But, despite the hopes which Balmain's reports show to have been placed in the czar by the exiles, Alexander took the leadership in pronouncing against the fallen emperor, and the following protocol (given here, in translation, in the form in which Lowe quotes it to Balmain) was drawn up.

*     *     *

Protocol No. 42

Separate Article Regarding Napoleon Bonaparte,
Aix-la-Chapelle, November 21, 1818

The Russian Plenipotentiaries read a Memoir the purpose of which was to give information on the points of view with which their Cabinet regards the position of Napoleon Bonaparte on the island of St. Helena, the spirit of the instructions regulating the conduct of his Britannic Majesty's governor toward this prisoner, and the untruthful reports circulated regarding him by an active malevolence, inspired by a spirit of political prejudice or hostility.

And the Plenipotentiaries of the other Courts, entirely sharing the principles and views of the Russian Cabinet and judging useful to announce explicitly their opinions, both on the facts recorded in the last communications of the British Plenipotentiaries and on
he ideas presented with as much truth as force in the said Memoir, have unanimously recognized and declare in consequence:

(1) That Napoleon Bonaparte has placed himself by his conduct outside the pale of the law of nations, and that the measures of precaution taken with regard to him, and all such of that nature as may be authorized, depend entirely upon the discretion and prudence of the Allied Powers.

(2) That the Convention of August 2, 1815, expressly constitutes him a Prisoner of the Powers signatory to the Treaty of March 25, 1815.

(3) That as a result no one among them can be permitted, and still less that Power who is the depository, to depart from the engagement made, or to expose it, by any considerations whatever, to be frustrated, to the detriment of the public peace.

(4) That the precautions ordered in the original Instructions of the Government of his Britannic Majesty and renewed by the despatch of Lord Bathurst to Sir Hudson Lowe of September 1, 1818, a have obtained the unanimous approval of the Powers signatory to the said Convention, and that they also approve the adjustments [ménagements] which humanity and generosity can suggest in the execution of these Instructions, in view of the position in which H.R.H. the Prince Regent now finds himself through the fact that Bonaparte surrendered to the British Government.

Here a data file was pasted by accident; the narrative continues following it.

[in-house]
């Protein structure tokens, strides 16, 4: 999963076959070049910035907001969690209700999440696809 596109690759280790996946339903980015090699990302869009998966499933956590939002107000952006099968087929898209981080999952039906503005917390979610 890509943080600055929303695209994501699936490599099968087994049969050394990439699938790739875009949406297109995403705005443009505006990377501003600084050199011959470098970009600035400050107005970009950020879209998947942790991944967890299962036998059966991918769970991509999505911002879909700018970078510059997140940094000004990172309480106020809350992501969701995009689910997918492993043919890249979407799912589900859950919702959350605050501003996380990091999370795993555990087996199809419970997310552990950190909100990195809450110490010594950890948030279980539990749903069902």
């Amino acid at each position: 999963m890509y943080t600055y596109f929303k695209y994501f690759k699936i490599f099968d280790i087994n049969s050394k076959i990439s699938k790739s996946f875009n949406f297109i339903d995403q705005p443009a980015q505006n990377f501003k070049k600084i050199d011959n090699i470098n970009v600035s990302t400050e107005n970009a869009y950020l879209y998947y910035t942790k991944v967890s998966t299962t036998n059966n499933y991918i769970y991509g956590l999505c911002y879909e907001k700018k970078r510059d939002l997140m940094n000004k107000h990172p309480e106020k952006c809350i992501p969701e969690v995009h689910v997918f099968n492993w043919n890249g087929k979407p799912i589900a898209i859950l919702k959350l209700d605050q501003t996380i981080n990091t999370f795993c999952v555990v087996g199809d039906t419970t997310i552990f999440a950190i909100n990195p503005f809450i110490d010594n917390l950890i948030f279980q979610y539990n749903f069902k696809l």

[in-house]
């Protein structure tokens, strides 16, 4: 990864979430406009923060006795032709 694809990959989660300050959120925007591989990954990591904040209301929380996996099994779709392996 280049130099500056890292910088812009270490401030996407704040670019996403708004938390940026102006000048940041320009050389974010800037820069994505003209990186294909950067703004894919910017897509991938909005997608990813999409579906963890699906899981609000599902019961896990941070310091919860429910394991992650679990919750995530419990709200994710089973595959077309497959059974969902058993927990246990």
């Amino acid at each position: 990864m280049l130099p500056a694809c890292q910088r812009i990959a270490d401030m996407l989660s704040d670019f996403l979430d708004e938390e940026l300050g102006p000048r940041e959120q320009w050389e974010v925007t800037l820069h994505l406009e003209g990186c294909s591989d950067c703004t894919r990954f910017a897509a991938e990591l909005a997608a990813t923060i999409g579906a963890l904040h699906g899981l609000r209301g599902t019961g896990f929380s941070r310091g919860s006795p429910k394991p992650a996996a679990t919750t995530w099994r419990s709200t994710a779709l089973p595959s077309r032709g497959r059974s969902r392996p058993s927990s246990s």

(5) That as long as the Commissioners of the Powers which drew up the Treaty of August 2, 1815, prolong their sojourn on the island of St. Helena, the Governor of the island will be invited to place them in a full position to fulfil their mission by those means which he may judge most fitting.

(6) That all correspondence with the Prisoner, remission of money, or any communication whatsoever, which shall not have been submitted to the inspection of the British Government, will be regarded without exception as directed against the public safety, and whoever renders himself guilty of such an infraction will be denounced and prosecuted by legal means.

METTERNICH.
RICHELIEU.
CASTLEREAGH.
WELLINGTON.
HARDENBERG.
BERNSTORFF.
NESSELRODE.
CAPO D'ISTRIA.
*     *     *

The receipt of this protocol at St. Helena ushers in a new phase in the history of the captivity. It was, of course, received at both Plantation House and Longwood as the final and irrevocable decision of Europe as to the fate of Napoleon. Most of the disturbers - certainly most of those who could be effective - had gone. From December, 1816, to August, 1818, Las Cases, Malcolm, Balcombe, Stürmer, and O'Meara had all left the island; and a time of peace ensued. The drama now marches on, heavily and unrelieved, to its inevitable and not far distant climax. The recurring note of the chorus is supplied by the increasing and always more pessimistic references to the fallen emperor's health.

*     *     *

No. 4

March 1, 1819.
The last packet from Europe brought us the London papers of July and August. Napoleon, convinced that the Allied Sovereigns, especially the Emperor of Austria, were beginning to take his side against the Governor of St. Helena, was awaiting them with extraordinary impatience, and had his suite translate word for word all the articles of the agreement of Aix-la-Chapelle. He was much dissatisfied, for the "Morning Chronicle," his most zealous defender, hardly speaks of it. The "Courier" crushes him with reproaches and insults. And the "Observer" of August 12 is quite clear that it is our August Master who is handing him over to his destiny. He has again shut himself up in his workroom and sees nobody, so that it is impossible to know what he is doing, and whether he is well or ill.